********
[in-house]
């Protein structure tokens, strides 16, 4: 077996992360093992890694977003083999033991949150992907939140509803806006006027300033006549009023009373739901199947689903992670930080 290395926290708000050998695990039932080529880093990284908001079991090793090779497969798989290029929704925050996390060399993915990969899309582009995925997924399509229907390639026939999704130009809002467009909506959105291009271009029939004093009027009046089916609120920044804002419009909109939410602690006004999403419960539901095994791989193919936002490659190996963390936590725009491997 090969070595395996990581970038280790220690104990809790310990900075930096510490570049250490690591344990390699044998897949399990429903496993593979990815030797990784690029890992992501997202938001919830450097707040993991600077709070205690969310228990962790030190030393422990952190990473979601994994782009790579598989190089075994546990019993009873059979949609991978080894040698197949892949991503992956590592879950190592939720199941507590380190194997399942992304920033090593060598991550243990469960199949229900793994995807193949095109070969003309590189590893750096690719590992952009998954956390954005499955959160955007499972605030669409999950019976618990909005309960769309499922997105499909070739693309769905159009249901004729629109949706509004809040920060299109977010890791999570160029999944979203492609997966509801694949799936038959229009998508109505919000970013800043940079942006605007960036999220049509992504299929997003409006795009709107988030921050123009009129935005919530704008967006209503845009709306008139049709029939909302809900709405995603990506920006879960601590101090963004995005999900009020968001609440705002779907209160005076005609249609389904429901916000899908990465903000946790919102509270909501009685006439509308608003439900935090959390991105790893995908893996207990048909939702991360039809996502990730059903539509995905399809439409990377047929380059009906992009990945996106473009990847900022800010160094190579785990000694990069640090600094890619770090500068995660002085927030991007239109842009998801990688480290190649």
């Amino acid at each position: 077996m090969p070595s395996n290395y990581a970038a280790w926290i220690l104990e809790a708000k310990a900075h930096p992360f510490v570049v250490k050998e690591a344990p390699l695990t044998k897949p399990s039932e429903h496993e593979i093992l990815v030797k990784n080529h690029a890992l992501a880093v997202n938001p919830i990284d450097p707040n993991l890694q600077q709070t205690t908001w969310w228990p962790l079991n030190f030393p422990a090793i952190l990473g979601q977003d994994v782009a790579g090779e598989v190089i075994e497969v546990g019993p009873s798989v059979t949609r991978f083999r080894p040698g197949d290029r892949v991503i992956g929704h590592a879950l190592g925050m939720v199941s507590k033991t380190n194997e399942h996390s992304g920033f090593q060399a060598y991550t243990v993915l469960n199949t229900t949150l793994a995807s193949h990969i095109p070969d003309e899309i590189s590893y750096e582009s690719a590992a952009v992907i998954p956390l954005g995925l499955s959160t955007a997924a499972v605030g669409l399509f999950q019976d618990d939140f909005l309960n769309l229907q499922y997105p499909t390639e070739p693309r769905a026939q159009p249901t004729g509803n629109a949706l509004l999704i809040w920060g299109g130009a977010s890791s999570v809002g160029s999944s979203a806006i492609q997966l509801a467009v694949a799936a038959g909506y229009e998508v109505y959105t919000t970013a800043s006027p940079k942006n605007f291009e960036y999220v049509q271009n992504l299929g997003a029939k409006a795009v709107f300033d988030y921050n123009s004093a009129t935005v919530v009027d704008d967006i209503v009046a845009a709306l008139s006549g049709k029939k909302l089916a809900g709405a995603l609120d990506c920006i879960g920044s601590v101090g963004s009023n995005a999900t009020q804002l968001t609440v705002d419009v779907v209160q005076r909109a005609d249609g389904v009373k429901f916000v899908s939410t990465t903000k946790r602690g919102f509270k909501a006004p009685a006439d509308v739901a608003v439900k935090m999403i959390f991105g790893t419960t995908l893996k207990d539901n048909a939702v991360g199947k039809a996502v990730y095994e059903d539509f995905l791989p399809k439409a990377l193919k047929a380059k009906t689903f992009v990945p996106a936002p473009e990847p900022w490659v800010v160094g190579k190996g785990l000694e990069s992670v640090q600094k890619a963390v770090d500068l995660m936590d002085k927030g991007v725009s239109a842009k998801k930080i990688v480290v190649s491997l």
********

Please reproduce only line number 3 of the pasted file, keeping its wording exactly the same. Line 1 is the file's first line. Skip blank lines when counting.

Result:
């Amino acid at each position: 077996m090969p070595s395996n290395y990581a970038a280790w926290i220690l104990e809790a708000k310990a900075h930096p992360f510490v570049v250490k050998e690591a344990p390699l695990t044998k897949p399990s039932e429903h496993e593979i093992l990815v030797k990784n080529h690029a890992l992501a880093v997202n938001p919830i990284d450097p707040n993991l890694q600077q709070t205690t908001w969310w228990p962790l079991n030190f030393p422990a090793i952190l990473g979601q977003d994994v782009a790579g090779e598989v190089i075994e497969v546990g019993p009873s798989v059979t949609r991978f083999r080894p040698g197949d290029r892949v991503i992956g929704h590592a879950l190592g925050m939720v199941s507590k033991t380190n194997e399942h996390s992304g920033f090593q060399a060598y991550t243990v993915l469960n199949t229900t949150l793994a995807s193949h990969i095109p070969d003309e899309i590189s590893y750096e582009s690719a590992a952009v992907i998954p956390l954005g995925l499955s959160t955007a997924a499972v605030g669409l399509f999950q019976d618990d939140f909005l309960n769309l229907q499922y997105p499909t390639e070739p693309r769905a026939q159009p249901t004729g509803n629109a949706l509004l999704i809040w920060g299109g130009a977010s890791s999570v809002g160029s999944s979203a806006i492609q997966l509801a467009v694949a799936a038959g909506y229009e998508v109505y959105t919000t970013a800043s006027p940079k942006n605007f291009e960036y999220v049509q271009n992504l299929g997003a029939k409006a795009v709107f300033d988030y921050n123009s004093a009129t935005v919530v009027d704008d967006i209503v009046a845009a709306l008139s006549g049709k029939k909302l089916a809900g709405a995603l609120d990506c920006i879960g920044s601590v101090g963004s009023n995005a999900t009020q804002l968001t609440v705002d419009v779907v209160q005076r909109a005609d249609g389904v009373k429901f916000v899908s939410t990465t903000k946790r602690g919102f509270k909501a006004p009685a006439d509308v739901a608003v439900k935090m999403i959390f991105g790893t419960t995908l893996k207990d539901n048909a939702v991360g199947k039809a996502v990730y095994e059903d539509f995905l791989p399809k439409a990377l193919k047929a380059k009906t689903f992009v990945p996106a936002p473009e990847p900022w490659v800010v160094g190579k190996g785990l000694e990069s992670v640090q600094k890619a963390v770090d500068l995660m936590d002085k927030g991007v725009s239109a842009k998801k930080i990688v480290v190649s491997l």